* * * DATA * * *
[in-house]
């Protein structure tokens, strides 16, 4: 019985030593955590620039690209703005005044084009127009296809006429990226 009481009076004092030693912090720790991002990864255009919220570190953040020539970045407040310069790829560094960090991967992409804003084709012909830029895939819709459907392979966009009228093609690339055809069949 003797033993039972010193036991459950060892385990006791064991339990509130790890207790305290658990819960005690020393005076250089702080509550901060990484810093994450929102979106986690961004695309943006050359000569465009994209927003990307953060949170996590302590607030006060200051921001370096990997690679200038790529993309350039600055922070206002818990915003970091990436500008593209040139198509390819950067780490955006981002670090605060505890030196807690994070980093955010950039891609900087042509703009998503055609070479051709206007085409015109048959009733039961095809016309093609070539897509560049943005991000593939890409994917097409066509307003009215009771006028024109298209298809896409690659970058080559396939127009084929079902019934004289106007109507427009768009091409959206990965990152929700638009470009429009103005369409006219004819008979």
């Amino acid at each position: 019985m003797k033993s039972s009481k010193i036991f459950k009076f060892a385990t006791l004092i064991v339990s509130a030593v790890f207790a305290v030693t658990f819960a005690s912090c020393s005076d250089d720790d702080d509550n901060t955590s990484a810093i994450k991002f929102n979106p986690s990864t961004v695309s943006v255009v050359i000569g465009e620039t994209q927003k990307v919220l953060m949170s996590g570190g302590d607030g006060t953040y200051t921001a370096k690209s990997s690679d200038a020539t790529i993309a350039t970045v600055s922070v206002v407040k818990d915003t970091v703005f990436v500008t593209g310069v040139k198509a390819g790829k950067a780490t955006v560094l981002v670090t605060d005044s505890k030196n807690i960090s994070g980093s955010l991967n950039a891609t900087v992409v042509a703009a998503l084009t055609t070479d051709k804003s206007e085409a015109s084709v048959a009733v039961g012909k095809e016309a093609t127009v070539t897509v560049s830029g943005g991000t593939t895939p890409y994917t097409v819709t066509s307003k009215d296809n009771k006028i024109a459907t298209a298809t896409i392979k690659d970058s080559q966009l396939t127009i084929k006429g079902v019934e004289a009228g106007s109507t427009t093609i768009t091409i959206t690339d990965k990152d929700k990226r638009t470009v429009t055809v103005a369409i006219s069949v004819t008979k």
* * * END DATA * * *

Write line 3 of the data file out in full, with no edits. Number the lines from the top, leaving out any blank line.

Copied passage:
């Amino acid at each position: 019985m003797k033993s039972s009481k010193i036991f459950k009076f060892a385990t006791l004092i064991v339990s509130a030593v790890f207790a305290v030693t658990f819960a005690s912090c020393s005076d250089d720790d702080d509550n901060t955590s990484a810093i994450k991002f929102n979106p986690s990864t961004v695309s943006v255009v050359i000569g465009e620039t994209q927003k990307v919220l953060m949170s996590g570190g302590d607030g006060t953040y200051t921001a370096k690209s990997s690679d200038a020539t790529i993309a350039t970045v600055s922070v206002v407040k818990d915003t970091v703005f990436v500008t593209g310069v040139k198509a390819g790829k950067a780490t955006v560094l981002v670090t605060d005044s505890k030196n807690i960090s994070g980093s955010l991967n950039a891609t900087v992409v042509a703009a998503l084009t055609t070479d051709k804003s206007e085409a015109s084709v048959a009733v039961g012909k095809e016309a093609t127009v070539t897509v560049s830029g943005g991000t593939t895939p890409y994917t097409v819709t066509s307003k009215d296809n009771k006028i024109a459907t298209a298809t896409i392979k690659d970058s080559q966009l396939t127009i084929k006429g079902v019934e004289a009228g106007s109507t427009t093609i768009t091409i959206t690339d990965k990152d929700k990226r638009t470009v429009t055809v103005a369409i006219s069949v004819t008979k």